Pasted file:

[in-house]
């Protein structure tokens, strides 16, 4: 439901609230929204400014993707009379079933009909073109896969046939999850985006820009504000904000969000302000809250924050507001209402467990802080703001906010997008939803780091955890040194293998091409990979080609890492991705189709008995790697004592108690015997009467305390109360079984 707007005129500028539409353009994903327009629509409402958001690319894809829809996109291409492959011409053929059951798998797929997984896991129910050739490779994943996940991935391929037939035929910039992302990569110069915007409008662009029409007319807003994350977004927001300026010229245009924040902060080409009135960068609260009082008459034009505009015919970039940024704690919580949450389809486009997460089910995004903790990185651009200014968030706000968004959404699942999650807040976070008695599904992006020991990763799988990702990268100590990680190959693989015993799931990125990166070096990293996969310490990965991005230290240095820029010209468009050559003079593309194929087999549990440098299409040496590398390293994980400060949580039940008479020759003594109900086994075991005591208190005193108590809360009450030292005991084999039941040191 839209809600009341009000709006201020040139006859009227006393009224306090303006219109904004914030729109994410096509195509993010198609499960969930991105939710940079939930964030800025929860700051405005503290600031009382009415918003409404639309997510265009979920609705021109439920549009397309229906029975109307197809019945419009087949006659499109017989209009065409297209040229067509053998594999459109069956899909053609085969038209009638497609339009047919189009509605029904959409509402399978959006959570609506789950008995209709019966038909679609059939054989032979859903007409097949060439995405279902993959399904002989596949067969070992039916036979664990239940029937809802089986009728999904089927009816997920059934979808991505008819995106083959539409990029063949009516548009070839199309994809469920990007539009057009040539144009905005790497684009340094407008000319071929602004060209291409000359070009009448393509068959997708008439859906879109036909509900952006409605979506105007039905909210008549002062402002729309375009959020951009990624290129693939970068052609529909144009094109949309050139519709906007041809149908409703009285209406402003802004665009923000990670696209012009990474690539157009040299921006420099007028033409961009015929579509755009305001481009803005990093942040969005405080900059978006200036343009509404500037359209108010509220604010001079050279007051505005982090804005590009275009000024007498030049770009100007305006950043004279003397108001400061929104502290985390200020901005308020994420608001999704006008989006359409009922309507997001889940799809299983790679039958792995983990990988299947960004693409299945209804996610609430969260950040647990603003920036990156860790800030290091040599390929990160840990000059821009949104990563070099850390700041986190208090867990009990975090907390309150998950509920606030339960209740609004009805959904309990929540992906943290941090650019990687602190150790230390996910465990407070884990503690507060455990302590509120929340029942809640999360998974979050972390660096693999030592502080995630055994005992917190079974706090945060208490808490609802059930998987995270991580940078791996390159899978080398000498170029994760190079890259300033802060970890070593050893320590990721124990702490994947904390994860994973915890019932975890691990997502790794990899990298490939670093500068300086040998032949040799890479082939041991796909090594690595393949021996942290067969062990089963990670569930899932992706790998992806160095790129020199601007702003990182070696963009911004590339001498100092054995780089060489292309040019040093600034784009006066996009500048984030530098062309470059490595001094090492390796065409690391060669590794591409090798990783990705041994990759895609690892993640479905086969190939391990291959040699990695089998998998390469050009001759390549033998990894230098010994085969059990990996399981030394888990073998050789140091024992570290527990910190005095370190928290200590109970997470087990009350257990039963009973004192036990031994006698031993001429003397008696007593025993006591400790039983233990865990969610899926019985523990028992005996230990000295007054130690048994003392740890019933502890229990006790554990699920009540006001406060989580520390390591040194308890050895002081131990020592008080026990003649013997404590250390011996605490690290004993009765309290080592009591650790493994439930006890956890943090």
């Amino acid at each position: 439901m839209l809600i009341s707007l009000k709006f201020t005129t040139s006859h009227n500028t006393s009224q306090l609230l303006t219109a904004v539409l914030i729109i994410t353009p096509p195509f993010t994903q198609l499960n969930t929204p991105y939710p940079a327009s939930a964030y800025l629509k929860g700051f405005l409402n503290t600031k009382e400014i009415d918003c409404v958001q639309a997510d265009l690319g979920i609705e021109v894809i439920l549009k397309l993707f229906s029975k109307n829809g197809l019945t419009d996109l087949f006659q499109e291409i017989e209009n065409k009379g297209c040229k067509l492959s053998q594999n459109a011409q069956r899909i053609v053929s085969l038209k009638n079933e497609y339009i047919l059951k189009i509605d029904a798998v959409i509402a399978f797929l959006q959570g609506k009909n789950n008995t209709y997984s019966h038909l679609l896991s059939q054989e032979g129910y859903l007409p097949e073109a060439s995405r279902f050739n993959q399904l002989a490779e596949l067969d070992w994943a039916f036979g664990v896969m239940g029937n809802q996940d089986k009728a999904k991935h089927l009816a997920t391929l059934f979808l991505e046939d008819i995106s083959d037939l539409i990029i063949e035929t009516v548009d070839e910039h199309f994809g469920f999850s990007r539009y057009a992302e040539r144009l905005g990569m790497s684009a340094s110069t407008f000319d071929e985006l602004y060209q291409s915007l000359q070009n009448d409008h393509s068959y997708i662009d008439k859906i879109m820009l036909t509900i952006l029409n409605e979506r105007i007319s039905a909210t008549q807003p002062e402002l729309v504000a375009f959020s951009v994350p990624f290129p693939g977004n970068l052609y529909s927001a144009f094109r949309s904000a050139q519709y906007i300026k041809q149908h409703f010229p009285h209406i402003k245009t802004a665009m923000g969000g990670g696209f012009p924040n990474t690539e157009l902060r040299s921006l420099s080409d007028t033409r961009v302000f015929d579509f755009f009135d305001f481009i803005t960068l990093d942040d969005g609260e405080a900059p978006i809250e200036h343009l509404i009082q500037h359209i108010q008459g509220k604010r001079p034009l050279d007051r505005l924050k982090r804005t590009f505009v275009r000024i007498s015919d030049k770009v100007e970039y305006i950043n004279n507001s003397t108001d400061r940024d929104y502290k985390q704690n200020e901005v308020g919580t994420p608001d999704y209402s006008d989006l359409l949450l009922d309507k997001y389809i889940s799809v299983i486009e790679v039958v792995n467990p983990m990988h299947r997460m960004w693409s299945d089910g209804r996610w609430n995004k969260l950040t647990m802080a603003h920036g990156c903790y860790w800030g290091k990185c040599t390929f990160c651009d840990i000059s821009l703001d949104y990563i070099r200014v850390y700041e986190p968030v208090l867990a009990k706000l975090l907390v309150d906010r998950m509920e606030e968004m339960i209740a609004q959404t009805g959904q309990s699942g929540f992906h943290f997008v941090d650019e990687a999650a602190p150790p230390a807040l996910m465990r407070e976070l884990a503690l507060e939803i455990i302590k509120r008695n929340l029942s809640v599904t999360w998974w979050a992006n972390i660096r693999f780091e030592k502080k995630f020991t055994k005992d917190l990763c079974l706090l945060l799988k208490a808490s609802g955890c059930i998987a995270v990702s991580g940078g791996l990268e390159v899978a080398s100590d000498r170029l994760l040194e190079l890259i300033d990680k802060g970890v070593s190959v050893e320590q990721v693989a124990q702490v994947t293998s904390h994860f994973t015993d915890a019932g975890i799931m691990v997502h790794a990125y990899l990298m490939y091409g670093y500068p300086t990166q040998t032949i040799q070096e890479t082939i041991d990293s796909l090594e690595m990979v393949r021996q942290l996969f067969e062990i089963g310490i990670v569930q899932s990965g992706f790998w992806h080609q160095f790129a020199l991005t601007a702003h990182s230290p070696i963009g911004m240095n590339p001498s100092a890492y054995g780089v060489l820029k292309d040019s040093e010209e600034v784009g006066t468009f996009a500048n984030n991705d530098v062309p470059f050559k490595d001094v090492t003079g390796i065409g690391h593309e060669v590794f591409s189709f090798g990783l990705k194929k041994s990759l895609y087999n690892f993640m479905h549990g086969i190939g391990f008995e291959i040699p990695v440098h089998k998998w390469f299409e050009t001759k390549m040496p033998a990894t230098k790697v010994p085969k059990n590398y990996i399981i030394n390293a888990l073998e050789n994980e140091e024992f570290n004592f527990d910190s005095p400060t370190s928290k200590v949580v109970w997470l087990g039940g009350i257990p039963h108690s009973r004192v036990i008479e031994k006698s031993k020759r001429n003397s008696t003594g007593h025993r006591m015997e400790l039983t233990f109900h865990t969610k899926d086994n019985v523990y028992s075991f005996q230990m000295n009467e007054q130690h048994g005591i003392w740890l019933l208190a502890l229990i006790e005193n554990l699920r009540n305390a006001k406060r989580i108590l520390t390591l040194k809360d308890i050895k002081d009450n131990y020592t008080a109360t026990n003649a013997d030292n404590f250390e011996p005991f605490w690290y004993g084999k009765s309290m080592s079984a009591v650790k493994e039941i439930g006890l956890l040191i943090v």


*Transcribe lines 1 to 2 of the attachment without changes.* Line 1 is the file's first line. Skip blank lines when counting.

[in-house]
């Protein structure tokens, strides 16, 4: 439901609230929204400014993707009379079933009909073109896969046939999850985006820009504000904000969000302000809250924050507001209402467990802080703001906010997008939803780091955890040194293998091409990979080609890492991705189709008995790697004592108690015997009467305390109360079984 707007005129500028539409353009994903327009629509409402958001690319894809829809996109291409492959011409053929059951798998797929997984896991129910050739490779994943996940991935391929037939035929910039992302990569110069915007409008662009029409007319807003994350977004927001300026010229245009924040902060080409009135960068609260009082008459034009505009015919970039940024704690919580949450389809486009997460089910995004903790990185651009200014968030706000968004959404699942999650807040976070008695599904992006020991990763799988990702990268100590990680190959693989015993799931990125990166070096990293996969310490990965991005230290240095820029010209468009050559003079593309194929087999549990440098299409040496590398390293994980400060949580039940008479020759003594109900086994075991005591208190005193108590809360009450030292005991084999039941040191 839209809600009341009000709006201020040139006859009227006393009224306090303006219109904004914030729109994410096509195509993010198609499960969930991105939710940079939930964030800025929860700051405005503290600031009382009415918003409404639309997510265009979920609705021109439920549009397309229906029975109307197809019945419009087949006659499109017989209009065409297209040229067509053998594999459109069956899909053609085969038209009638497609339009047919189009509605029904959409509402399978959006959570609506789950008995209709019966038909679609059939054989032979859903007409097949060439995405279902993959399904002989596949067969070992039916036979664990239940029937809802089986009728999904089927009816997920059934979808991505008819995106083959539409990029063949009516548009070839199309994809469920990007539009057009040539144009905005790497684009340094407008000319071929602004060209291409000359070009009448393509068959997708008439859906879109036909509900952006409605979506105007039905909210008549002062402002729309375009959020951009990624290129693939970068052609529909144009094109949309050139519709906007041809149908409703009285209406402003802004665009923000990670696209012009990474690539157009040299921006420099007028033409961009015929579509755009305001481009803005990093942040969005405080900059978006200036343009509404500037359209108010509220604010001079050279007051505005982090804005590009275009000024007498030049770009100007305006950043004279003397108001400061929104502290985390200020901005308020994420608001999704006008989006359409009922309507997001889940799809299983790679039958792995983990990988299947960004693409299945209804996610609430969260950040647990603003920036990156860790800030290091040599390929990160840990000059821009949104990563070099850390700041986190208090867990009990975090907390309150998950509920606030339960209740609004009805959904309990929540992906943290941090650019990687602190150790230390996910465990407070884990503690507060455990302590509120929340029942809640999360998974979050972390660096693999030592502080995630055994005992917190079974706090945060208490808490609802059930998987995270991580940078791996390159899978080398000498170029994760190079890259300033802060970890070593050893320590990721124990702490994947904390994860994973915890019932975890691990997502790794990899990298490939670093500068300086040998032949040799890479082939041991796909090594690595393949021996942290067969062990089963990670569930899932992706790998992806160095790129020199601007702003990182070696963009911004590339001498100092054995780089060489292309040019040093600034784009006066996009500048984030530098062309470059490595001094090492390796065409690391060669590794591409090798990783990705041994990759895609690892993640479905086969190939391990291959040699990695089998998998390469050009001759390549033998990894230098010994085969059990990996399981030394888990073998050789140091024992570290527990910190005095370190928290200590109970997470087990009350257990039963009973004192036990031994006698031993001429003397008696007593025993006591400790039983233990865990969610899926019985523990028992005996230990000295007054130690048994003392740890019933502890229990006790554990699920009540006001406060989580520390390591040194308890050895002081131990020592008080026990003649013997404590250390011996605490690290004993009765309290080592009591650790493994439930006890956890943090």